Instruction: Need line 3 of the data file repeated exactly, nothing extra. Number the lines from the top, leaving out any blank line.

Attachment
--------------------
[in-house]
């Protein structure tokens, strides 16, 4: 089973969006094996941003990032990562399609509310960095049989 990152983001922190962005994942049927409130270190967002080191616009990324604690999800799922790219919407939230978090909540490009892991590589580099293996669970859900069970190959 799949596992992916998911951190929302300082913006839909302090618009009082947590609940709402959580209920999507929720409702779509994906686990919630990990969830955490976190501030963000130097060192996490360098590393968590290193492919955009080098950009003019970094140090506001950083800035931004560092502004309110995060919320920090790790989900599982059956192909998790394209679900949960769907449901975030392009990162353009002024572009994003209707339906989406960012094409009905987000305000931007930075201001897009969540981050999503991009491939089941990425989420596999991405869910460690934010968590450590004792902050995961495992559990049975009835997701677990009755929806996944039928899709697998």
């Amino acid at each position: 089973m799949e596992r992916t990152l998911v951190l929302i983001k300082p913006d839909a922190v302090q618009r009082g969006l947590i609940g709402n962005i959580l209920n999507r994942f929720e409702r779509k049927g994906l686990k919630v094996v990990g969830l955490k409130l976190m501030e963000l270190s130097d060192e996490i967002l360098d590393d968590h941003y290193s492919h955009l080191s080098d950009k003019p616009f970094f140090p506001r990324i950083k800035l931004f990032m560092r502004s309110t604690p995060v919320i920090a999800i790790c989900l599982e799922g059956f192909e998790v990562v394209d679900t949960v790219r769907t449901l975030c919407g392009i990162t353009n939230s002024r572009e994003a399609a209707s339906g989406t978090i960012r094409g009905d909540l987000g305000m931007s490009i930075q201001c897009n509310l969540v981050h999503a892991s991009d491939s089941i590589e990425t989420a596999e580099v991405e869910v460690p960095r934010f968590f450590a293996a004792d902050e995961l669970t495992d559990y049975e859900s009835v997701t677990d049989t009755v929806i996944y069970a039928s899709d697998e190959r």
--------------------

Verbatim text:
């Amino acid at each position: 089973m799949e596992r992916t990152l998911v951190l929302i983001k300082p913006d839909a922190v302090q618009r009082g969006l947590i609940g709402n962005i959580l209920n999507r994942f929720e409702r779509k049927g994906l686990k919630v094996v990990g969830l955490k409130l976190m501030e963000l270190s130097d060192e996490i967002l360098d590393d968590h941003y290193s492919h955009l080191s080098d950009k003019p616009f970094f140090p506001r990324i950083k800035l931004f990032m560092r502004s309110t604690p995060v919320i920090a999800i790790c989900l599982e799922g059956f192909e998790v990562v394209d679900t949960v790219r769907t449901l975030c919407g392009i990162t353009n939230s002024r572009e994003a399609a209707s339906g989406t978090i960012r094409g009905d909540l987000g305000m931007s490009i930075q201001c897009n509310l969540v981050h999503a892991s991009d491939s089941i590589e990425t989420a596999e580099v991405e869910v460690p960095r934010f968590f450590a293996a004792d902050e995961l669970t495992d559990y049975e859900s009835v997701t677990d049989t009755v929806i996944y069970a039928s899709d697998e190959r």